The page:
The CHAIRMAN. That will simplify the matter very much. Senator Deneen, we will be very glad to hear any suggestions that you have to make.
Senator DENEEN. I rise, Mr. Chairman, to present to the committee another counsel, Mr. Cyrus E. Dietz, of Moline, Ill., assistant attorney general of our State.
The CHAIRMAN. We would like to hear from you if you have anything in mind as to how you want this case presented.
Mr. DOYLE. I wonder if counsel would be permitted five minutes in which to confer. General Carlstrom has just arrived, this morning, and we have not had opportunity for any consultation with him. We will step out into the hall and confer and be back inside of five minutes, if you will give us that opportunity.
The CHAIRMAN. Very well. I wish you would make it only five minutes.
We can do very little more to-day than to provide for the method of procedure.
(At this point counsel representing the State of Illinois and personal counsel of Mr. Smith withdrew from the committee room for consultation.)
Senator DENEEN. I suggest that the clerk of the committee telephone to Senator Reed.
The CHAIRMAN. Let the clerk of the committee telephone to Senator Reed and notify him that we are meeting, and ask him if he will come over.
Senator CARAWAY. I do not think we are vitally concerned in Senator Reed's attitude, at all, because he will have to adapt himself to the procedure we finally take.
Senator DENEEN. I have not conferred with the counsel, and I do not know what their plans are.
Senator CARAWAY. You do not know whether they want to offer anything or not?
Senator DENEEN. I do not. I take it, however, that the initiative would be with Senator Reed. He complains or makes protest. Senator CARAWAY. Yes, but it is the issue with the committee. Senator DENEEN. I think it would be proper to have a complaint made, and then answer it.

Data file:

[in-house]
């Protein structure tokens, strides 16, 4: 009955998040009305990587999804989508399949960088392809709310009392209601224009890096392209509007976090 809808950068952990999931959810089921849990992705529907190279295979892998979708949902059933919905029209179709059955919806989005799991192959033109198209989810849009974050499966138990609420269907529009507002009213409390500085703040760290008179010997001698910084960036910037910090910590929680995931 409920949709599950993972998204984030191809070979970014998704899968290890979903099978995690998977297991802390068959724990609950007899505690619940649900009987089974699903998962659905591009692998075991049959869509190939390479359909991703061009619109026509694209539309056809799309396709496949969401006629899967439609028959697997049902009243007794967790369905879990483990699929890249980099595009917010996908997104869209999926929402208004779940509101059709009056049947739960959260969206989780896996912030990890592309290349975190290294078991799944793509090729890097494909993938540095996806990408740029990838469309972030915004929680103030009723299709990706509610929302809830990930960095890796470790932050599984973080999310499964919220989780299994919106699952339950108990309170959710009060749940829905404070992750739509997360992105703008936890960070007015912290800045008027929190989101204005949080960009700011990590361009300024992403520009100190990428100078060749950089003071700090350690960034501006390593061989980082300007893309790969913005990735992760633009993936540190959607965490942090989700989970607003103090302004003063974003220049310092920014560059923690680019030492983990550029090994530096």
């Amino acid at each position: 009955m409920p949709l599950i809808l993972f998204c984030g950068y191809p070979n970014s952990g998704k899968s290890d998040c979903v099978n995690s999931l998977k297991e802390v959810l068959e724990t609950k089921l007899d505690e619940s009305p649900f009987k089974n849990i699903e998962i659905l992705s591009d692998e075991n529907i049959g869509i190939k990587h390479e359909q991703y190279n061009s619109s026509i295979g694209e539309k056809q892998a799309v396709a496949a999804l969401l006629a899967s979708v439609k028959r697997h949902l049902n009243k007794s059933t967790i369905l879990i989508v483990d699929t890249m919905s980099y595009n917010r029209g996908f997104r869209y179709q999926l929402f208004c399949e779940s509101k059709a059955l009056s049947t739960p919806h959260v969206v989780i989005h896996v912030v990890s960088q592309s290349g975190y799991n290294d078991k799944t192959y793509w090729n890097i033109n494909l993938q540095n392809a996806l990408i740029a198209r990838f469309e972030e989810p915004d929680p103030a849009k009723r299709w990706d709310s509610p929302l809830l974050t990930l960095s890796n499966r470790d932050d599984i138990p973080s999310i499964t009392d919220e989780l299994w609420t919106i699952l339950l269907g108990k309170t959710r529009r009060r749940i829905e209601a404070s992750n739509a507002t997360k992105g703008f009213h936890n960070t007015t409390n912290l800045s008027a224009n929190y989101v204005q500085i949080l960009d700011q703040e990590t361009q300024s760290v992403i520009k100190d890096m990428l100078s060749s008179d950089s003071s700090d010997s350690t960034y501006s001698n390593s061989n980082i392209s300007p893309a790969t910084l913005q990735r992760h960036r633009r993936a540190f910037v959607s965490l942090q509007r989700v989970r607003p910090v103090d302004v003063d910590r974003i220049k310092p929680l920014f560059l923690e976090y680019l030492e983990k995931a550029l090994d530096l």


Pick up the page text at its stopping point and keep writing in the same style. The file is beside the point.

Senator CARAWAY. Of course the complaint has been here, and we have discussed that.
Senator GEORGE. It was referred to our committee formally; what we all know as the report of the special committee.
Senator CARAWAY. And the testimony taken by them.
Senator GEORGE. And the testimony taken by them. That would be the basis of any hearing.
(At this point counsel returned to the committee room.)
Mr. BECK. Mr. Chairman and gentlemen of the committee, representing the views of my associates and my own views, we have to submit for the consideration of the committee the following suggestion. It seems to us that the Senate in its decision, under which this matter is referred to this committee, decided nothing except that they would not administer the oath until a committee of the Senate had considered the constitutional and other legal reasons which underlie the whole controversy. Therefore it was referred to this committee with a direction to consider two questions, both of which, in the last analysis, are purely legal.
The first question is the prima facie right of Frank L. Smith to be sworn in upon a certificate which has been submitted to the Senate. The second question is the final right of Frank L. Smith upon those credentials to sit in the Senate.
By the final right of Frank L. Smith I do not understand that indefinite right which, if he were a Senator for the next 20 years, would subject him, as any other Senator, to the possibilities of a motion to expel, because that right, of course, is the right that is necessarily predicated upon recognized membership; and therefore no suggestion is made here that a "final right" is a continuing right, which would be beyond the power of expulsion, because there is no such final power
Senator CARAWAY. Will you pardon me a moment?
Mr. BECK. Yes.
Senator CARAWAY. I think the thing that the committee is going to consider and I know that is what the Senate is finally going to pass upon is whether or not under the state of facts as it may be developed, Mr. Smith will be permitted to take the oath of office as a Senator. That will be a question of both law and fact.
Mr. BECK. Yes, exactly.
Mr. CARAWAY. I do not take it that this committee is going to have anything to do with, or that we in fact will make any report on, whether or not Mr. Smith might be expelled from the Senate.